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“‘You say nothing’s impossible?’ Val shook her head. ‘What about teaching a lion to sing? Or staying awake for an entire year? Or lifting a thousand pounds? Or walking on your hair? Or flying?’” –Goldie Blox and the Three Dares
Goldie Blox and the Three Dares
by Stacy McAnulty
AR Test, Diverse Characters
While in the attic, Goldie Blox finds her grandmother’s book of dares. With the help of her friends, she is determined to finish the last three remaining challenges. However, one of the challenges may be impossible. Despite this, Goldie Blox is determined to succeed and make her grandmother proud.
Goldie and her friends complete a series of dares ranging from eating a hot pepper, smelling a rotting fish flower, stealing the original Bloxtown blueprints, and having a picnic on the moon. While completing the challenges, Goldie and her friends each use talent and engineering. For example, when Goldie and her friends need to cross a swollen river, Goldie makes a zip line. For another task, Ruby uses her minicomputer to deactivate the museum’s alarm system.
Goldie Blox and the Three Dares introduces readers to STEM and features a group of interracial friends. The friends are illustrated with different skin tones; however, the characters’ races are never discussed nor does it affect any of the characters’ behaviors. The story focuses on each character’s unique talent and personality. Despite the friends’ differences, each person helps Goldie complete the challenges.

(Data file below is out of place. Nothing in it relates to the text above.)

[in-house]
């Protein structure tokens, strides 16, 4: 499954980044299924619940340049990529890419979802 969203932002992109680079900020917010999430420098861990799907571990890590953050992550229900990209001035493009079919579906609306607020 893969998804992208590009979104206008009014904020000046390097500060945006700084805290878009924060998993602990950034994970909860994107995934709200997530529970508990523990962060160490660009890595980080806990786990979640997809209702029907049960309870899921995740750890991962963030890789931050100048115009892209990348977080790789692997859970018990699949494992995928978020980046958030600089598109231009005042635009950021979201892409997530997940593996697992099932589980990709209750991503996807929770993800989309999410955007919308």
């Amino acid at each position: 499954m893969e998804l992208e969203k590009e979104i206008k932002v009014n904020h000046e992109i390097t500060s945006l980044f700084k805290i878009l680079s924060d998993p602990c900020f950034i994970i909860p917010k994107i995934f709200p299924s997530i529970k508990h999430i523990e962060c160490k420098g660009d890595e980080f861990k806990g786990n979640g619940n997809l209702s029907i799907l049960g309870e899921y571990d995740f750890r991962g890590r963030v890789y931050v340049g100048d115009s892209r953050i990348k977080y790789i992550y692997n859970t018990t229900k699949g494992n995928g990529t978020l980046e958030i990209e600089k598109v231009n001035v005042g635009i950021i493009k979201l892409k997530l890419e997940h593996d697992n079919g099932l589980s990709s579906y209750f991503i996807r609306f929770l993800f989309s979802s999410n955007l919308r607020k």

The story shows the power of imagination, problem solving, and extreme risk taking. Goldie is up for any challenge and has more freedom than the average seven-year-old. For example, Goldie and her friends are dropped off at a trail head and embark on an over-night camping trip. While some of the events are presented in a cartoony way, some of the dares could lead to injury. Also, while completing the challenges, Goldie’s parents know that Goldie and her friends are planning on breaking into a museum and they allow the children to proceed with the theft as long as they return the stolen item afterwards.
Goldie Blox and the Three Dares will appeal to younger readers. The story uses easy vocabulary, short paragraphs and cartoonish black and white illustrations that appear every three to five pages. Goldie and her friends are smart and creative; however, the story never explains how any of their inventions are created. Also, some of the antics are too outrageous to be believable. For example, while breaking into the museum, the guard has an alligator on a leash. In order to distract the alligator, Goldie’s dog, Nacho, “dropped a potato chip. Then another and another. He made a trail of snacks leading away from the Gearheads.”
The Goldie Blox Series will entertain readers and spark their interest in engineering. The Goldie Blox toy line will also give readers a chance to create some gadgets of their own. Younger readers interested in engineering will also enjoy Rosie Revere, Engineer by Andrea Beaty. Strong readers who want books that combine engineering and positive friendships should put the Ellie Engineer Series by Jackson Pearce at the top of their reading list.
Drugs and Alcohol
- Goldie modifies her walking stick to sing a different version of 99 bottles of beer on the wall. Instead of using beer, the stick sings, “One hundred bottles of superglue in the shop. . . Take one down, use it all up.”